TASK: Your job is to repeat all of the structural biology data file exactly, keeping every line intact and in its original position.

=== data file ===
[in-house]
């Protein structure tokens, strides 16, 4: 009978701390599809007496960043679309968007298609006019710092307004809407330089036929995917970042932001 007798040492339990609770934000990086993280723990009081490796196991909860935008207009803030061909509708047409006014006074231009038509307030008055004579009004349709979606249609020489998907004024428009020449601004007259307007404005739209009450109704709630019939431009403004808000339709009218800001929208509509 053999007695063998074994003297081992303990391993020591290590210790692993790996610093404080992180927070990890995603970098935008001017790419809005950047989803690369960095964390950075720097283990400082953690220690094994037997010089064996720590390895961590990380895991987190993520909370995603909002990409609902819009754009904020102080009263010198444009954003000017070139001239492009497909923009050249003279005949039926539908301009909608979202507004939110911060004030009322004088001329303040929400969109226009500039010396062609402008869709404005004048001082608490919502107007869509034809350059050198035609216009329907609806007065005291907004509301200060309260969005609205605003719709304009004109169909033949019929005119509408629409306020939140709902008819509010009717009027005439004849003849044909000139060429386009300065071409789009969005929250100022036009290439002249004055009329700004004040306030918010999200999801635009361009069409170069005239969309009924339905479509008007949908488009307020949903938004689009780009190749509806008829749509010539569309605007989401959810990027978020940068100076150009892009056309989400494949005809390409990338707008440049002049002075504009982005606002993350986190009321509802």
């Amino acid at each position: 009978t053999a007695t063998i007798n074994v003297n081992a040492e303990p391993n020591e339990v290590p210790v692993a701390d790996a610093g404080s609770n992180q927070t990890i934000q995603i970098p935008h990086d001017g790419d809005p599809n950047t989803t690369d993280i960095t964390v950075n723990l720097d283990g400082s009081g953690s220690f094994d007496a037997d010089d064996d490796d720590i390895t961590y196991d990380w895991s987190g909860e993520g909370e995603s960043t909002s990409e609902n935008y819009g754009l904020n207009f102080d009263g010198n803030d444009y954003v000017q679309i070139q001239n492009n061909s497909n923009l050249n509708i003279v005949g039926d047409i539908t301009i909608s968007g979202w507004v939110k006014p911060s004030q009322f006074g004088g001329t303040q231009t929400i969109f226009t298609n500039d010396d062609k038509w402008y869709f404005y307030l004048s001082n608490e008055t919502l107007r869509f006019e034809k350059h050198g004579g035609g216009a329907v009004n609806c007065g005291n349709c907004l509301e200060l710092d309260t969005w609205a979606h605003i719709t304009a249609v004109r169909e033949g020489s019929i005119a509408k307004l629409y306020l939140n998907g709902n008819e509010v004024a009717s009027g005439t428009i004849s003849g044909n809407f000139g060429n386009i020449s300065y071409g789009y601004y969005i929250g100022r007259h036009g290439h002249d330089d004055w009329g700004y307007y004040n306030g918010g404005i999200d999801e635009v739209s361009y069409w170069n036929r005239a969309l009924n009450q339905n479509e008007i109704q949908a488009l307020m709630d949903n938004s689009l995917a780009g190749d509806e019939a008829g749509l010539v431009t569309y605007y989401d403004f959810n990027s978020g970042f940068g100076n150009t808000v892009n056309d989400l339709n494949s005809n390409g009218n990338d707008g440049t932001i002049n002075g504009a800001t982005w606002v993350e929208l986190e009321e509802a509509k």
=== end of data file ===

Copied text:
[in-house]
């Protein structure tokens, strides 16, 4: 009978701390599809007496960043679309968007298609006019710092307004809407330089036929995917970042932001 007798040492339990609770934000990086993280723990009081490796196991909860935008207009803030061909509708047409006014006074231009038509307030008055004579009004349709979606249609020489998907004024428009020449601004007259307007404005739209009450109704709630019939431009403004808000339709009218800001929208509509 053999007695063998074994003297081992303990391993020591290590210790692993790996610093404080992180927070990890995603970098935008001017790419809005950047989803690369960095964390950075720097283990400082953690220690094994037997010089064996720590390895961590990380895991987190993520909370995603909002990409609902819009754009904020102080009263010198444009954003000017070139001239492009497909923009050249003279005949039926539908301009909608979202507004939110911060004030009322004088001329303040929400969109226009500039010396062609402008869709404005004048001082608490919502107007869509034809350059050198035609216009329907609806007065005291907004509301200060309260969005609205605003719709304009004109169909033949019929005119509408629409306020939140709902008819509010009717009027005439004849003849044909000139060429386009300065071409789009969005929250100022036009290439002249004055009329700004004040306030918010999200999801635009361009069409170069005239969309009924339905479509008007949908488009307020949903938004689009780009190749509806008829749509010539569309605007989401959810990027978020940068100076150009892009056309989400494949005809390409990338707008440049002049002075504009982005606002993350986190009321509802």
């Amino acid at each position: 009978t053999a007695t063998i007798n074994v003297n081992a040492e303990p391993n020591e339990v290590p210790v692993a701390d790996a610093g404080s609770n992180q927070t990890i934000q995603i970098p935008h990086d001017g790419d809005p599809n950047t989803t690369d993280i960095t964390v950075n723990l720097d283990g400082s009081g953690s220690f094994d007496a037997d010089d064996d490796d720590i390895t961590y196991d990380w895991s987190g909860e993520g909370e995603s960043t909002s990409e609902n935008y819009g754009l904020n207009f102080d009263g010198n803030d444009y954003v000017q679309i070139q001239n492009n061909s497909n923009l050249n509708i003279v005949g039926d047409i539908t301009i909608s968007g979202w507004v939110k006014p911060s004030q009322f006074g004088g001329t303040q231009t929400i969109f226009t298609n500039d010396d062609k038509w402008y869709f404005y307030l004048s001082n608490e008055t919502l107007r869509f006019e034809k350059h050198g004579g035609g216009a329907v009004n609806c007065g005291n349709c907004l509301e200060l710092d309260t969005w609205a979606h605003i719709t304009a249609v004109r169909e033949g020489s019929i005119a509408k307004l629409y306020l939140n998907g709902n008819e509010v004024a009717s009027g005439t428009i004849s003849g044909n809407f000139g060429n386009i020449s300065y071409g789009y601004y969005i929250g100022r007259h036009g290439h002249d330089d004055w009329g700004y307007y004040n306030g918010g404005i999200d999801e635009v739209s361009y069409w170069n036929r005239a969309l009924n009450q339905n479509e008007i109704q949908a488009l307020m709630d949903n938004s689009l995917a780009g190749d509806e019939a008829g749509l010539v431009t569309y605007y989401d403004f959810n990027s978020g970042f940068g100076n150009t808000v892009n056309d989400l339709n494949s005809n390409g009218n990338d707008g440049t932001i002049n002075g504009a800001t982005w606002v993350e929208l986190e009321e509802a509509k």